Iceland's Eyjafjoell volcano has emitted massive amounts of ash since it began erupting a month ago and there is no end in sight, experts have said. "Since the beginning of the eruption, we estimate that 250 million cubic metres of tephra (ash and other fragmental material) has been produced," Icelandic geophysicist Magnus Tumi Gudmundsson said. The eruption, which began on 14 April, had peaked three times, he said: "in the first four days of the eruption, then on 5 and 6 May, and again last Friday." Gudmundsson stressed that the ongoing Eyjafjoell blast "is a big eruption", adding that for Iceland it was "the biggest since the notorious eruption at (the neighbouring and much larger volcano) Katla in 1918". "There is really no way of telling when it will stop. There has been quite a bit of earthquake activity underneath Eyjafjallajoekull (the glacier covering the volcano), which means that magma is still emerging," Gudmundsson said.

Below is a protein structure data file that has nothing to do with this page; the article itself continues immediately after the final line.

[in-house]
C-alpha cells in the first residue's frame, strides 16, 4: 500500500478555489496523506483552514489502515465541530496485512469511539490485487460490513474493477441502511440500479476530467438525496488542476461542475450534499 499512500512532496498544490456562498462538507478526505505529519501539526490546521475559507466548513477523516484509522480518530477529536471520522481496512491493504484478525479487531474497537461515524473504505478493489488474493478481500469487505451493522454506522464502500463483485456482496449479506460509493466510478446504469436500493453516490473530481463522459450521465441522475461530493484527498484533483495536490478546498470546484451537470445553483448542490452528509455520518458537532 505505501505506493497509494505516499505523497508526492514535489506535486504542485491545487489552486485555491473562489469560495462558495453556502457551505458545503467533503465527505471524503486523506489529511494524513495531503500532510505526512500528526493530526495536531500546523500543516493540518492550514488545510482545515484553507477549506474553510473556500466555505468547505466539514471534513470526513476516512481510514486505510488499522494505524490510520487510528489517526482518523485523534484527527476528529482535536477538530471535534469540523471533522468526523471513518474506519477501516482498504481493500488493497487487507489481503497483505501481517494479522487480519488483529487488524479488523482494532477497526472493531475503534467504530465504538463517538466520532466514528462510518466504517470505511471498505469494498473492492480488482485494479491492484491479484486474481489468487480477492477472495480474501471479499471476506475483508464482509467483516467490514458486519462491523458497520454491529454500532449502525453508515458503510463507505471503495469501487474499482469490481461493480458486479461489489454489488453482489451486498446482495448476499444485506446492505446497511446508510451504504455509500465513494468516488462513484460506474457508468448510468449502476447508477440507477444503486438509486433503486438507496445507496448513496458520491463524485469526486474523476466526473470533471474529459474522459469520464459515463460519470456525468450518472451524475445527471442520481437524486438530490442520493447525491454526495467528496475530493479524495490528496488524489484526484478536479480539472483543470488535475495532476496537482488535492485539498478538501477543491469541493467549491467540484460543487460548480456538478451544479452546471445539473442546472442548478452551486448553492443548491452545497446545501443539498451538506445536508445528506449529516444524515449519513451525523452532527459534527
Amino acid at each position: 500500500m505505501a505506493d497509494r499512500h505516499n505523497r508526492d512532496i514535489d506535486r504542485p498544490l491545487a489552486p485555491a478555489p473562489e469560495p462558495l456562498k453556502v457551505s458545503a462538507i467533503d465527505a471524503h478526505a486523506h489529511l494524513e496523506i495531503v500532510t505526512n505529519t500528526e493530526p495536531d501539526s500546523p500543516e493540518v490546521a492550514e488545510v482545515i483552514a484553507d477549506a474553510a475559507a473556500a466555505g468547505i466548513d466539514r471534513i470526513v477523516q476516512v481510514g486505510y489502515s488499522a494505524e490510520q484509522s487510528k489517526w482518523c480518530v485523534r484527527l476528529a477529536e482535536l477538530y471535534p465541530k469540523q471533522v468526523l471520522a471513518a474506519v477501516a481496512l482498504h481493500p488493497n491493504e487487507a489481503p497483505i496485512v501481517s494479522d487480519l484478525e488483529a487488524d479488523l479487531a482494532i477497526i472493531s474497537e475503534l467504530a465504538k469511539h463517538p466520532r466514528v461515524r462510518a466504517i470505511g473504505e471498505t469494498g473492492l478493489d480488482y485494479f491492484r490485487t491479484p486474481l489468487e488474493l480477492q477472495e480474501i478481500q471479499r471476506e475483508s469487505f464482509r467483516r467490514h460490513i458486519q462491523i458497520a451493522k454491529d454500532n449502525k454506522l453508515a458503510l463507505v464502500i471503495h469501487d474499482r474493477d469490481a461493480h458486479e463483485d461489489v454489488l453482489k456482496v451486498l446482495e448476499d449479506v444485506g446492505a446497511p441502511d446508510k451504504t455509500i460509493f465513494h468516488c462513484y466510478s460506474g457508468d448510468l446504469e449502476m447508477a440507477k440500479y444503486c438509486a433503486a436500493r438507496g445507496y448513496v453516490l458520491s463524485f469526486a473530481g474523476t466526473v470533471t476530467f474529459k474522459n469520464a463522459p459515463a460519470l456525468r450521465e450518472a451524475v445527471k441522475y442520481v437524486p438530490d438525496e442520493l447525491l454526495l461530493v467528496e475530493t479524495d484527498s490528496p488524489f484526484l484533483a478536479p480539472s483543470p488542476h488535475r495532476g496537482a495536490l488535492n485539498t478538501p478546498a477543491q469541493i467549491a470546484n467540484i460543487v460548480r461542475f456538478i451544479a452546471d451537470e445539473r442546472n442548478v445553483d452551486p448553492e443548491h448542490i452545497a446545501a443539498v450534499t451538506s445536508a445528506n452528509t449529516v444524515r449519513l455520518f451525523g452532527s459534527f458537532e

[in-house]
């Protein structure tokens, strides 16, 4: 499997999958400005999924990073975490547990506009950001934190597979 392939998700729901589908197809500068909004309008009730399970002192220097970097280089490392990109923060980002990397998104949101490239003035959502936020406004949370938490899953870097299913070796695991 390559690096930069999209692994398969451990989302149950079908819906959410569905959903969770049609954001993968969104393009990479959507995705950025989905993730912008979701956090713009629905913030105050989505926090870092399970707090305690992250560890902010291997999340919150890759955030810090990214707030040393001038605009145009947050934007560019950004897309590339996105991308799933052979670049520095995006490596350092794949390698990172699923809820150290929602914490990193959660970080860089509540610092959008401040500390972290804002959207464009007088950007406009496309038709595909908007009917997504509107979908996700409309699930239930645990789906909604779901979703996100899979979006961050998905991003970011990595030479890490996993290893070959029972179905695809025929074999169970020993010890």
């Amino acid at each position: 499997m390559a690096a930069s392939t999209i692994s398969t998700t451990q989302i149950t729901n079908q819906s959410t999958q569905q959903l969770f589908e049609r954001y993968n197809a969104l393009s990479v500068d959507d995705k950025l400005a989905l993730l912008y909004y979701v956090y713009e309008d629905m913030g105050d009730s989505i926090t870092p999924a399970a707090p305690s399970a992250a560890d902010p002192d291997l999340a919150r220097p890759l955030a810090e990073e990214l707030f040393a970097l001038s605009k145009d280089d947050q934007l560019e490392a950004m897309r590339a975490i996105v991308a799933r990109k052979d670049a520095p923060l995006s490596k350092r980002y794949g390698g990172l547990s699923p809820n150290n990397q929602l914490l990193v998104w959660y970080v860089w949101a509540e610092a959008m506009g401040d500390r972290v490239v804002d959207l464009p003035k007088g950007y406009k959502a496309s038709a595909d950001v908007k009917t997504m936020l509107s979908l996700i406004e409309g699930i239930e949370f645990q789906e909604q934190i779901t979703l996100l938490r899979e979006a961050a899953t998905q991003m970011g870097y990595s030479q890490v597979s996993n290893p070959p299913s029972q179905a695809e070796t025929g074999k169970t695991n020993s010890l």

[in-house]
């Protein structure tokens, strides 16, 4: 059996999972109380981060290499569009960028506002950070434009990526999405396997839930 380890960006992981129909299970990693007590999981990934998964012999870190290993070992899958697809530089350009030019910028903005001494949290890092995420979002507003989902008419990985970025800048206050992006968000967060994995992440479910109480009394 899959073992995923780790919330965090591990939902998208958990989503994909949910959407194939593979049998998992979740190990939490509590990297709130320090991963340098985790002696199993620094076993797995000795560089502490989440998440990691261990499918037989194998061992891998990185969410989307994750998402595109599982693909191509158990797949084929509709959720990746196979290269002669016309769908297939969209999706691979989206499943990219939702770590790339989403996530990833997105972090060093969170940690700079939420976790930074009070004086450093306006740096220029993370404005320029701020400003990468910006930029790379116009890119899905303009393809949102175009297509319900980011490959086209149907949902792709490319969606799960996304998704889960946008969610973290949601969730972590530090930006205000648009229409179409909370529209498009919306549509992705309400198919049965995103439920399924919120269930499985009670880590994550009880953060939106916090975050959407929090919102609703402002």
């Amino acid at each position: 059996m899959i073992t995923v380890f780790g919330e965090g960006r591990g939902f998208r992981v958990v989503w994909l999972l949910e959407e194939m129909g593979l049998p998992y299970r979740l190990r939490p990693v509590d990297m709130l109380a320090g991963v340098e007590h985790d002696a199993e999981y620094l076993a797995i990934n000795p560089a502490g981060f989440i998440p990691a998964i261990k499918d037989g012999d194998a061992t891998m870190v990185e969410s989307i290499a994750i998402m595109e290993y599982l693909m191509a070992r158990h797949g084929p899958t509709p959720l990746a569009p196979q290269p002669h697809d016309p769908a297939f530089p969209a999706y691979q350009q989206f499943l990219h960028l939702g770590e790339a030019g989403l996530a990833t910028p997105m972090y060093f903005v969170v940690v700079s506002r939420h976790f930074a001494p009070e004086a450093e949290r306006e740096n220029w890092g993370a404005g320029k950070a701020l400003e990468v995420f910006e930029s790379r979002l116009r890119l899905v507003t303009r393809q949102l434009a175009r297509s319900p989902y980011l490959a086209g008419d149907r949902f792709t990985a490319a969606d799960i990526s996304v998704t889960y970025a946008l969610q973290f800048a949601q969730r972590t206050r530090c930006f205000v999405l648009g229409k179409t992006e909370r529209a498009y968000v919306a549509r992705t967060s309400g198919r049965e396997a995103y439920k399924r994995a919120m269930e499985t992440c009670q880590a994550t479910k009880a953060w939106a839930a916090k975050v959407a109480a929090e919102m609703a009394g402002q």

Subscribe to IEMA's newsletters to receive timely articles, expert opinions, event announcements, and much more, directly in your inbox.